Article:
As for the supporting cast, Kathryn Hahn makes the most out of her small role as the mother with even the very minuscule action that she does like running alongside the train, seeing her children off, she conveys the perfect mix of love, goofiness and sadness. But the standouts were the grandparents, Nana and Pop-Pop. They both conveyed the perfect balance of senility and insanity, especially in the later stages of the film. Deanna Dunagan really immersed herself into the role with reckless abandon (she goes disturbingly nude at some points) that one of her best moments in the film is one I’ll imitate for a very long time. As for McRobbie, he’s more subtle and quite funny at times but he also has a crazy moment that I will always remember. Not only will I never look at old people the same again, I don’t think I can look at my 2 year old niece the same again.
The story seems simple enough in horror films, but the fear of senior citizens is one that rings true with us all (particularly when we were children), especially if the audience does not understand what senior people go through. Shyamalan tweaks the premise with many levels of misdirection and many moments of endearingly weird comedy. For example, he grounds the senior’s senility problems with actual science but twists our expectations of senility and almost certain insanity. He also tells his story as rendering it as a Grimm fairy tale (the Hansel and Gretel influence is apparent on the posters), a domestic horror film and a dark comedy and he pulls it off quite well. There are some tonal issues that could induce emotional whiplash, but I think it makes sense since when kids usually experience scary moments, they play it off with their own brand of humour.
Shyamalan also has his foreshadowing skills back too, which he used perfectly for Signs. Every little moment that is seen as a joke (like a simple I-Spy like game) turns into a threat or something that adds to the storytelling (like a joke on a policeman) as the film goes on and its fantastic to see, even moments that are childish and puerile. One joke I really liked in particular was a story that Nana tells Becca that involves extraterrestrials. Not only was it a joke on Shyamalan’s films (especially Lady in the Water), it adds to the climax in a great way. Some of the humour is definitely self-referential to Shyamalan as if Becca, the filmmaker is a surrogate of him. Like a scene of where she would put music that her mother likes in a supposedly touching moment, but it is in fact foreshadowing a later scene. It is those factors in the storytelling that makes Shyamalan a fantastic storyteller, reminiscent of his first three films. Shyamalan even adheres his storytelling to the found-footage format really well too, even making fun of it in some ways. Like when the kids would play hide-and-seek under the house or the inclusion of music in the film.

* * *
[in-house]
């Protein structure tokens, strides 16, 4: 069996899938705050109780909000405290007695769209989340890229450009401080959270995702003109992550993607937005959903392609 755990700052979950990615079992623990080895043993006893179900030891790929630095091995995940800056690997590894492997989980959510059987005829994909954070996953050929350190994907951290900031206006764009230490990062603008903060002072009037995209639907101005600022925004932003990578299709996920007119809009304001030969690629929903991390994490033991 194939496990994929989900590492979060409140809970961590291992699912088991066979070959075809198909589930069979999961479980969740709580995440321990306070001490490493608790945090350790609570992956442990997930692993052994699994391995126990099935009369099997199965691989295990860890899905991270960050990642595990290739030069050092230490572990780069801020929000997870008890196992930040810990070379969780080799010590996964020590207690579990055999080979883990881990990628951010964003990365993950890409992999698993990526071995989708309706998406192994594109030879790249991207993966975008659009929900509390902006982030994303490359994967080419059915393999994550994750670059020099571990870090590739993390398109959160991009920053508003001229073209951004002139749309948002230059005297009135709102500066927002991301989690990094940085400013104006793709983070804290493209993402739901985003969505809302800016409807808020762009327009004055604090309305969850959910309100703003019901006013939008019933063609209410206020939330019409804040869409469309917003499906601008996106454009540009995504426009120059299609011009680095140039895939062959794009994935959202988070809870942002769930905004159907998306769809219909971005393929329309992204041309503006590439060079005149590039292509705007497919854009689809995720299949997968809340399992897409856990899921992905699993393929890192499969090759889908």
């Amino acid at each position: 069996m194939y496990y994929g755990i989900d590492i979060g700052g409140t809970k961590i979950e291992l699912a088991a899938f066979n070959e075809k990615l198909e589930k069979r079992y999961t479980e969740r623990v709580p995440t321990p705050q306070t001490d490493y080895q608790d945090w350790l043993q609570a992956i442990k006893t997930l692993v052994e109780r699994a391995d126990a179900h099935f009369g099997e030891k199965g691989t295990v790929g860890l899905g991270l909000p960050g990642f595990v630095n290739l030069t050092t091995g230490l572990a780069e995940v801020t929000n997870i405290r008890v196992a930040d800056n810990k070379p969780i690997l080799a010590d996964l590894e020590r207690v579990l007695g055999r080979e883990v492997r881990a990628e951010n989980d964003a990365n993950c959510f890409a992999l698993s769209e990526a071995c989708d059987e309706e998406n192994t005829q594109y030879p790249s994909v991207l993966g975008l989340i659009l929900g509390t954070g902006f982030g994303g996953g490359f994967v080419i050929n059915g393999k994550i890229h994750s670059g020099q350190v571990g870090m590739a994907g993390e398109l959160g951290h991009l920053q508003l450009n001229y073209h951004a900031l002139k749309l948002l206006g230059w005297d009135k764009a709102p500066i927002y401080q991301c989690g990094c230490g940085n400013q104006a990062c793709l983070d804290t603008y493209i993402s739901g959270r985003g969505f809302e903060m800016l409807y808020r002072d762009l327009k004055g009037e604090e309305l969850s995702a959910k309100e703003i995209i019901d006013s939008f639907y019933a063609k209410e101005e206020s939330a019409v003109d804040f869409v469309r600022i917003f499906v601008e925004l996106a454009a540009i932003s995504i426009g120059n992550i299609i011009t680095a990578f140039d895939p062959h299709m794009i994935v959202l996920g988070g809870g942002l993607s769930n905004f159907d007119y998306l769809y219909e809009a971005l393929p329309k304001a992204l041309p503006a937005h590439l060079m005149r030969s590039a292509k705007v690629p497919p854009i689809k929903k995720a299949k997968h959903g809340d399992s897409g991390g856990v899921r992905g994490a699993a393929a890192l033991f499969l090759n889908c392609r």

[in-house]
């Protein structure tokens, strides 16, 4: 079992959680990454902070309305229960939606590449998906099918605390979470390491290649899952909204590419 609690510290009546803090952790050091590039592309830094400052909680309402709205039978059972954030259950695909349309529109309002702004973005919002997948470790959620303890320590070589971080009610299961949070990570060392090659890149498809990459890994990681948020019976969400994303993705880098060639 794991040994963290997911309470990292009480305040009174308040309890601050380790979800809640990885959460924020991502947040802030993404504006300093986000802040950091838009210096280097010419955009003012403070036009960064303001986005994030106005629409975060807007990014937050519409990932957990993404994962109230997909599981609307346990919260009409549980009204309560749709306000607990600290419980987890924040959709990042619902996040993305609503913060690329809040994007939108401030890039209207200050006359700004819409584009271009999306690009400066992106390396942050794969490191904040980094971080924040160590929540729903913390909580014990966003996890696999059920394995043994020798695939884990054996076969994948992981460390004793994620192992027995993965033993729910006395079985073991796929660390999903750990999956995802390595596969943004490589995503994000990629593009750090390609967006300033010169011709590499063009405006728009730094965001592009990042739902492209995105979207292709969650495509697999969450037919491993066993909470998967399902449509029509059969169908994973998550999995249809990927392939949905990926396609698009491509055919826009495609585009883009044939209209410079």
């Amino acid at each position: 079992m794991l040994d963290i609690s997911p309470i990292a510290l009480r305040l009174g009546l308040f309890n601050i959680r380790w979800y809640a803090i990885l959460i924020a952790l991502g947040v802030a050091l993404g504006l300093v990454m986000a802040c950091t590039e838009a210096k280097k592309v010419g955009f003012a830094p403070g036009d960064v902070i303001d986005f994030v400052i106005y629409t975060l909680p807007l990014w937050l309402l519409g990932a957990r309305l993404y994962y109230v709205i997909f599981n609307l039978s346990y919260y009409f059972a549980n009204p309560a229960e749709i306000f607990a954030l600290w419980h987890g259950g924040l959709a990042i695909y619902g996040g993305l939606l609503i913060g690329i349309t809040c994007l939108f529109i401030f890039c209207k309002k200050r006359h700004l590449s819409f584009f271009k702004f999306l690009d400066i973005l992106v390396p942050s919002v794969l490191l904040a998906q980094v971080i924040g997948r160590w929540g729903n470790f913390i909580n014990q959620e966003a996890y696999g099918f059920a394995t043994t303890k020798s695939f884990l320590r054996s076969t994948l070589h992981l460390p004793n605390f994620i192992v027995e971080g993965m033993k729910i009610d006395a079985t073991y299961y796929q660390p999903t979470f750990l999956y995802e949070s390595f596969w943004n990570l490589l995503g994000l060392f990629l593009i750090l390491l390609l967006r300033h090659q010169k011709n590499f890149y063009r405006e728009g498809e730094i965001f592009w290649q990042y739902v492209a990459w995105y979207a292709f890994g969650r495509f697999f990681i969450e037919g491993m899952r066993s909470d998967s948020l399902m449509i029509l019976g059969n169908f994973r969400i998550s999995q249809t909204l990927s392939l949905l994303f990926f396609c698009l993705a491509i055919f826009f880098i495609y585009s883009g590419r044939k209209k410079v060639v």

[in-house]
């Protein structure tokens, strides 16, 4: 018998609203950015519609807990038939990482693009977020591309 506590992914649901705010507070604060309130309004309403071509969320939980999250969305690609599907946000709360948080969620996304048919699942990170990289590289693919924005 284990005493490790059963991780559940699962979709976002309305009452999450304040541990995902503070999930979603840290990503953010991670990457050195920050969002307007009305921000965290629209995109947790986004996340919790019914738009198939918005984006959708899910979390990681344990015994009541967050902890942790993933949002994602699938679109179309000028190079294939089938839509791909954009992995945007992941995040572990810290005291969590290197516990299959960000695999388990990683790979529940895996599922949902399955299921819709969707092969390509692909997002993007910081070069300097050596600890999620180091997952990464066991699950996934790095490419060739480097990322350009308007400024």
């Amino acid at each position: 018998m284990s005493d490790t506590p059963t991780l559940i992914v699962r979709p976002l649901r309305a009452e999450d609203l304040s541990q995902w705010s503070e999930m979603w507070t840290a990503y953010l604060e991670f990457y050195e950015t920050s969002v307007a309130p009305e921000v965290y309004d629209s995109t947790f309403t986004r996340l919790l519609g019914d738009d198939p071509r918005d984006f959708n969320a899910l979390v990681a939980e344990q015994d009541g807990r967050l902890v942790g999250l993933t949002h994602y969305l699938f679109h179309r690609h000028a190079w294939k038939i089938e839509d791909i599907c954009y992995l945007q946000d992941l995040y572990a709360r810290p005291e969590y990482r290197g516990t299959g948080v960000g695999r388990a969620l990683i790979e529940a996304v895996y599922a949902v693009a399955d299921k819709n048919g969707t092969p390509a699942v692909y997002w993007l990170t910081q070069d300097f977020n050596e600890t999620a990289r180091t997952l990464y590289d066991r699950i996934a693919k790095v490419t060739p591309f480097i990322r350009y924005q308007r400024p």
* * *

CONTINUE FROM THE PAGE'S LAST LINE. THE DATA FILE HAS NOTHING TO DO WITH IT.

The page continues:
I am glad that this film was enjoyable as it was and I can’t wait to see what Shyamalan does next. One of the film’s major themes is forgiveness and end the review on a touching coda, I think we can let go of our angers and frustrations and forgive Shyamalan for his past films.
The performances from the cast are fantastic
The storytelling from Shyamalan is assured like his old films (even in the found-footage format)
The scares are fun and haunting at the same time
The humour is surprisingly well-realized
Tone shifts are quite jarring
The timing of the humour can be a bit off
Cast: Ed Oxenbould, Olivia DeJonge, Deanna Dunagan, Peter McRobbie, Kathryn Hahn
Director: M. Night Shyamalan
Screenwriters: M. Night Shyamalan